Members of the Haqqani network have killed hundreds of U.S. citizens and carried out spectacular acts of terrorism, including against the U.S. embassy, NATO headquarters, the Intercontinental Hotel, the Indian embassy, and the British Council -- all in Kabul. Yet the organization is not on the U.S. list of foreign terrorist organizations. This apparent lapse is not for lack of bipartisan support: In a September letter, U.S. Senators Lindsay Graham (R–S.C.) and Kirsten Gillibrand (D–N.Y.) urged Secretary of State Hillary Clinton to add the network to the list, to “curtail logistical, financial and political support for the group’s terrorist activities.” The appropriate answer to their inquiry would seem obvious. The Haqqanis are both foreign and terrorists, after all.

In the event, Clinton punted the request; indeed, the matter is not as simple as Graham and Gillibrand seemed to believe. The Haqqani network differs in form, function, and focus from most groups that make the terrorist list. Moreover, it is not at all clear that designating the organization would achieve the intended U.S. policy results.

U.S. terrorism lists have evolved dramatically in the past 30 years. The first list, that of state sponsors of terrorism, drawn up in 1979, focused on states alone. At the time, that made sense. Regimes in Iran, Libya, and Syria, for example, supported, directed, and supplied terrorist proxies to kill Americans and threaten U.S. interests. The states themselves evaded direct confrontation with the stronger power.  By placing state sponsors on the list, which led to cutting off sensitive exports and prohibiting most foreign aid, the United States pressured fragile regimes to change their behavior. Sometimes it worked: In secret negotiations over disarming weapons of mass destruction, Muammar al-Qaddafi’s Libya sought normalization and removal from the list.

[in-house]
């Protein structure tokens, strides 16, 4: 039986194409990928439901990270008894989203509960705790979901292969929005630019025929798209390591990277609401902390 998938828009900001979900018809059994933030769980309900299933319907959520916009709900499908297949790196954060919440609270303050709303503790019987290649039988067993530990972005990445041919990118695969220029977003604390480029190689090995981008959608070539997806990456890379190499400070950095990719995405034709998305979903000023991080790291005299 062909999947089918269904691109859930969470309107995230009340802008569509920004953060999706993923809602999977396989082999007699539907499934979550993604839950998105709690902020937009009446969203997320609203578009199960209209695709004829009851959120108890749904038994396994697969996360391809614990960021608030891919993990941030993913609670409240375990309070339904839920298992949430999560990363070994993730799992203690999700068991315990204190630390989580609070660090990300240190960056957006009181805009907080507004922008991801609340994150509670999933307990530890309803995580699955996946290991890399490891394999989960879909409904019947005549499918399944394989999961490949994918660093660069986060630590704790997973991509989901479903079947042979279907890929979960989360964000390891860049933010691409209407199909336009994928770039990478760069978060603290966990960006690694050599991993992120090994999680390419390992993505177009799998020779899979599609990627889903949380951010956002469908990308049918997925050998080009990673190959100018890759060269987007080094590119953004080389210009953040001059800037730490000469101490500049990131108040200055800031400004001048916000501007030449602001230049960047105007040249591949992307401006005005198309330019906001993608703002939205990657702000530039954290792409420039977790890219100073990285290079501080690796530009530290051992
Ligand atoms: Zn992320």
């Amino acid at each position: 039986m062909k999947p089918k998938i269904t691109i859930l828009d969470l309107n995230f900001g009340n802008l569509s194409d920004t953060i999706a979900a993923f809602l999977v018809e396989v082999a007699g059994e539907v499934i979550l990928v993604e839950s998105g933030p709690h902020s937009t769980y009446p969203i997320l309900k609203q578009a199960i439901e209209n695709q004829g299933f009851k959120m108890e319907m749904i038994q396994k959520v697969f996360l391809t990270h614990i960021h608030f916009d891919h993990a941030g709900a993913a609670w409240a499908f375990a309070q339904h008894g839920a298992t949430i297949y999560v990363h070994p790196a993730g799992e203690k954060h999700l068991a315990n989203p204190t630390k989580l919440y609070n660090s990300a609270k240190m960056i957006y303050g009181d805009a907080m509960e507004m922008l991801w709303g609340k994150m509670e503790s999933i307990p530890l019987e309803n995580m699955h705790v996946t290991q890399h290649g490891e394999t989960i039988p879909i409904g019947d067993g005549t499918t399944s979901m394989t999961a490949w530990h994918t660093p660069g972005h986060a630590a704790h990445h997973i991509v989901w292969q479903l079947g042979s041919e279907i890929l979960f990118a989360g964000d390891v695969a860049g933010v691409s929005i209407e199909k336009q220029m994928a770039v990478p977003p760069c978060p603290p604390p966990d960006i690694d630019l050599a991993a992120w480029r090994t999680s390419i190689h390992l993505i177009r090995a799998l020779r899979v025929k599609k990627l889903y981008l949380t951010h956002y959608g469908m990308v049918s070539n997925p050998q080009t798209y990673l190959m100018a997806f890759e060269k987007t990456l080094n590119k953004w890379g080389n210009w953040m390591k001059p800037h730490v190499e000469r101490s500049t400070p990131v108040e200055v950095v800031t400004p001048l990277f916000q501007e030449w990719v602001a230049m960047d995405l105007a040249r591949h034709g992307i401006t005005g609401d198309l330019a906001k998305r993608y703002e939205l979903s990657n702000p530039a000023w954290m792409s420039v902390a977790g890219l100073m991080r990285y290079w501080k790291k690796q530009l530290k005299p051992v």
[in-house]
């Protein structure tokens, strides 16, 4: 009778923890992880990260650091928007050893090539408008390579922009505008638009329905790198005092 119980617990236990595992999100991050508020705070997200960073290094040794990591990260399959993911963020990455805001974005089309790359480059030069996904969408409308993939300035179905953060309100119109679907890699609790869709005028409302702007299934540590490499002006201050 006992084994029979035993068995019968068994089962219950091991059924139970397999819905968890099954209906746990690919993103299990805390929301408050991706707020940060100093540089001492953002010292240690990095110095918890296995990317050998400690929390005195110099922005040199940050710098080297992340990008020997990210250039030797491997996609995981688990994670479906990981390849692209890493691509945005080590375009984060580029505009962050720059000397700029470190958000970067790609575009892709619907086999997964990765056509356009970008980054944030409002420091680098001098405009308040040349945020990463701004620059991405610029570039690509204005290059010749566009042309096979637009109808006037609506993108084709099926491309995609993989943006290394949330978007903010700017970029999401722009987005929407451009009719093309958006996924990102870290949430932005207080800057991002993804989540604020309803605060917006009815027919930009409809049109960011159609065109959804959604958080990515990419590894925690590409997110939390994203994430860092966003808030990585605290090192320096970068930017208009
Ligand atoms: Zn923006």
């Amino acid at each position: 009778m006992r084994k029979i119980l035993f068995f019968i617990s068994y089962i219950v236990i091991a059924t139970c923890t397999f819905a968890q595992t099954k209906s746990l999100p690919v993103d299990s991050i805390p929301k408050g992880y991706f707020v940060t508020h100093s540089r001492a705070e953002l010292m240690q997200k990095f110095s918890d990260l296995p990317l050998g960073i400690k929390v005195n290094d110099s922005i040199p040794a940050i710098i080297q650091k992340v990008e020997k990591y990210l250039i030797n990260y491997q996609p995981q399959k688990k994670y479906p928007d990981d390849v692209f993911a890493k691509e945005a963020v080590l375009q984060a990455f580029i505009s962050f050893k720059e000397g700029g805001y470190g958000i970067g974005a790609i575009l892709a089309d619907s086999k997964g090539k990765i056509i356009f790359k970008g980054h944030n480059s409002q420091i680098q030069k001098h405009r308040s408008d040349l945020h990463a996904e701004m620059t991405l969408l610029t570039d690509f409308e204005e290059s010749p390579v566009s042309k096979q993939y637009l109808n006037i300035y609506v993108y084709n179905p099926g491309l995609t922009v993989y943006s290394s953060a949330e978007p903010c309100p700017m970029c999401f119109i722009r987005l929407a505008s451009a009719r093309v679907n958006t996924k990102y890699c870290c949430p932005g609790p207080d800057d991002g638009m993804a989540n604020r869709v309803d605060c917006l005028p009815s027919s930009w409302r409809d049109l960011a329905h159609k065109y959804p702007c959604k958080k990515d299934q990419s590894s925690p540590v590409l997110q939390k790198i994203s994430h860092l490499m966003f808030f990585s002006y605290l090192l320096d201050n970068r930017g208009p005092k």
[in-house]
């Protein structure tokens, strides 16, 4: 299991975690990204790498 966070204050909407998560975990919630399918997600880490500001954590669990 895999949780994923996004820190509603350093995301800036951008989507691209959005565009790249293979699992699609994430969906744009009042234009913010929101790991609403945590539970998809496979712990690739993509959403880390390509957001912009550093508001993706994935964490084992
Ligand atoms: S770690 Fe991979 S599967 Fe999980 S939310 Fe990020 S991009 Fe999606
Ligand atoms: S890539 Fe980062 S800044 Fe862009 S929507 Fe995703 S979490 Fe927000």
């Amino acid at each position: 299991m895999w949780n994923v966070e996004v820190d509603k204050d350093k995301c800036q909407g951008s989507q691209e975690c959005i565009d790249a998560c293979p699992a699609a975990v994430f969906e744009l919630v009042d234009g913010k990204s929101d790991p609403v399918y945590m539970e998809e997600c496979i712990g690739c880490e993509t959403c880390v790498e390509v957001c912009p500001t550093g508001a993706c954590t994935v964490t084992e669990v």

But at the end of the Cold War, state sponsors and their toadies lost ground. Independent groups no longer beholden to governments overshadowed them. Both the means and the ends of terrorism shifted: Globalization increased access to powerful weapons and self-generating sources of support; and Marxism’s decline made way for a range of religious, extreme right-wing, and apocalyptic causes. Well before 2001, the number of casualties per terrorist attack had increased, and groups such as Aum Shinrikyo and al Qaeda had eclipsed traditional state-supported groups such as the Abu Nidal organization.

To adapt, the Clinton administration decided to bypass state-centric measures and aim directly at terrorist groups themselves. The effort eventually resulted in a complex thicket of overlapping sanction regimes. For example, the 1995 Specially Designated Terrorists list was designed to freeze the U.S. assets of those groups that threatened the Middle East peace process.  The 1996 Antiterrorism and Effective Death Penalty Act expanded those sanctions to include restrictions on immigration. This act laid the groundwork for the U.S. Secretary of State's list of Foreign Terrorist Organizations (FTOs), first created in 1997. By the end of the decade, the legal architecture was in place to target groups, although individuals might still evade sanctions if their membership were unknown or their financial activities clandestine.